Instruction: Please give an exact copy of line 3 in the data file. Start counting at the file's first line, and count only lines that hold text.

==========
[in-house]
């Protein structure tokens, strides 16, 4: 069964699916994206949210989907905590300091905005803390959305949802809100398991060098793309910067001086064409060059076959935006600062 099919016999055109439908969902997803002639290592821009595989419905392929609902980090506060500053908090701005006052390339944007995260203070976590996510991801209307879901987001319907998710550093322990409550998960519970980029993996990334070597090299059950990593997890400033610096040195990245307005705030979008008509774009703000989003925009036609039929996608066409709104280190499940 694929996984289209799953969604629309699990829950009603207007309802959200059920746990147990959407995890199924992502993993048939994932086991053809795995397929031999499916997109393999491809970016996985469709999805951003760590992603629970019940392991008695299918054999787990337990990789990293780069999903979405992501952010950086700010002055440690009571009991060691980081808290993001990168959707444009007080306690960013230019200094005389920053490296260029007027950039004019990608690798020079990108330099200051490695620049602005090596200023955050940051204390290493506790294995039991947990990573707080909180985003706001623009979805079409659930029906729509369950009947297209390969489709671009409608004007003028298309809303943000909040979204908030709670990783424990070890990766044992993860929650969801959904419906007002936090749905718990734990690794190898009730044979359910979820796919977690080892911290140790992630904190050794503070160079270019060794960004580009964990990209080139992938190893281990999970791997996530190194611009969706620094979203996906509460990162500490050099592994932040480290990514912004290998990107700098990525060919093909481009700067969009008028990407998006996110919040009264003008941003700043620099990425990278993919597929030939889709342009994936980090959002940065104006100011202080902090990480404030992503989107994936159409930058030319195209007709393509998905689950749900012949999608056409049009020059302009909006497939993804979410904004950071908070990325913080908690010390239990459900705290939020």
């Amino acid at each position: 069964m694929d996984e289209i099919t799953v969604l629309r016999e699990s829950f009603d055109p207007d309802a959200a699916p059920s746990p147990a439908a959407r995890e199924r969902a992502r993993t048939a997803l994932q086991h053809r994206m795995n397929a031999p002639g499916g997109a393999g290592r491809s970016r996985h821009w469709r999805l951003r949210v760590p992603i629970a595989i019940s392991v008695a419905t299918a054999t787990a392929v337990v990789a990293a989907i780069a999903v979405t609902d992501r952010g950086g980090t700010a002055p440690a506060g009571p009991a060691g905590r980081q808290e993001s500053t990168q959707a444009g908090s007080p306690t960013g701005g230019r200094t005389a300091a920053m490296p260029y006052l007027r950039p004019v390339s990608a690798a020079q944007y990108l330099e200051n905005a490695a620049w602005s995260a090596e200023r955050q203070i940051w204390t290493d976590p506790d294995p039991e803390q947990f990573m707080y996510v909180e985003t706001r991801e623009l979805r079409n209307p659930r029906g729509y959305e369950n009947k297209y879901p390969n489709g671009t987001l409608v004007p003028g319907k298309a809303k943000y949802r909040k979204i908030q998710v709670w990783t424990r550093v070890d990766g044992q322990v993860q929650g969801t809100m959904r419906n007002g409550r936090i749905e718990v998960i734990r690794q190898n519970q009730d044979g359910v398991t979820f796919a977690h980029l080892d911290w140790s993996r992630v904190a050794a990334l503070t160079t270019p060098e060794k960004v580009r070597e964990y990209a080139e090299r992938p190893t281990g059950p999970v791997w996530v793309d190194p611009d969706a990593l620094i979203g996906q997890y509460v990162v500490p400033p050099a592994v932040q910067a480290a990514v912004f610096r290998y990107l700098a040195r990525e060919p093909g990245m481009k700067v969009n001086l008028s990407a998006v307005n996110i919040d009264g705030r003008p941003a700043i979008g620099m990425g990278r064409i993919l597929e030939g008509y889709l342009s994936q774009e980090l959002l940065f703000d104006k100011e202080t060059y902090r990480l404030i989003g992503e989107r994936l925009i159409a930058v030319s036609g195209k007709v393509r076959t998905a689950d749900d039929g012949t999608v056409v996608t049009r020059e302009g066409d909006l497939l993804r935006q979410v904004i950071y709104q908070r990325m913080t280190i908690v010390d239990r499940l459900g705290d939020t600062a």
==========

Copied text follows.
């Amino acid at each position: 069964m694929d996984e289209i099919t799953v969604l629309r016999e699990s829950f009603d055109p207007d309802a959200a699916p059920s746990p147990a439908a959407r995890e199924r969902a992502r993993t048939a997803l994932q086991h053809r994206m795995n397929a031999p002639g499916g997109a393999g290592r491809s970016r996985h821009w469709r999805l951003r949210v760590p992603i629970a595989i019940s392991v008695a419905t299918a054999t787990a392929v337990v990789a990293a989907i780069a999903v979405t609902d992501r952010g950086g980090t700010a002055p440690a506060g009571p009991a060691g905590r980081q808290e993001s500053t990168q959707a444009g908090s007080p306690t960013g701005g230019r200094t005389a300091a920053m490296p260029y006052l007027r950039p004019v390339s990608a690798a020079q944007y990108l330099e200051n905005a490695a620049w602005s995260a090596e200023r955050q203070i940051w204390t290493d976590p506790d294995p039991e803390q947990f990573m707080y996510v909180e985003t706001r991801e623009l979805r079409n209307p659930r029906g729509y959305e369950n009947k297209y879901p390969n489709g671009t987001l409608v004007p003028g319907k298309a809303k943000y949802r909040k979204i908030q998710v709670w990783t424990r550093v070890d990766g044992q322990v993860q929650g969801t809100m959904r419906n007002g409550r936090i749905e718990v998960i734990r690794q190898n519970q009730d044979g359910v398991t979820f796919a977690h980029l080892d911290w140790s993996r992630v904190a050794a990334l503070t160079t270019p060098e060794k960004v580009r070597e964990y990209a080139e090299r992938p190893t281990g059950p999970v791997w996530v793309d190194p611009d969706a990593l620094i979203g996906q997890y509460v990162v500490p400033p050099a592994v932040q910067a480290a990514v912004f610096r290998y990107l700098a040195r990525e060919p093909g990245m481009k700067v969009n001086l008028s990407a998006v307005n996110i919040d009264g705030r003008p941003a700043i979008g620099m990425g990278r064409i993919l597929e030939g008509y889709l342009s994936q774009e980090l959002l940065f703000d104006k100011e202080t060059y902090r990480l404030i989003g992503e989107r994936l925009i159409a930058v030319s036609g195209k007709v393509r076959t998905a689950d749900d039929g012949t999608v056409v996608t049009r020059e302009g066409d909006l497939l993804r935006q979410v904004i950071y709104q908070r990325m913080t280190i908690v010390d239990r499940l459900g705290d939020t600062a």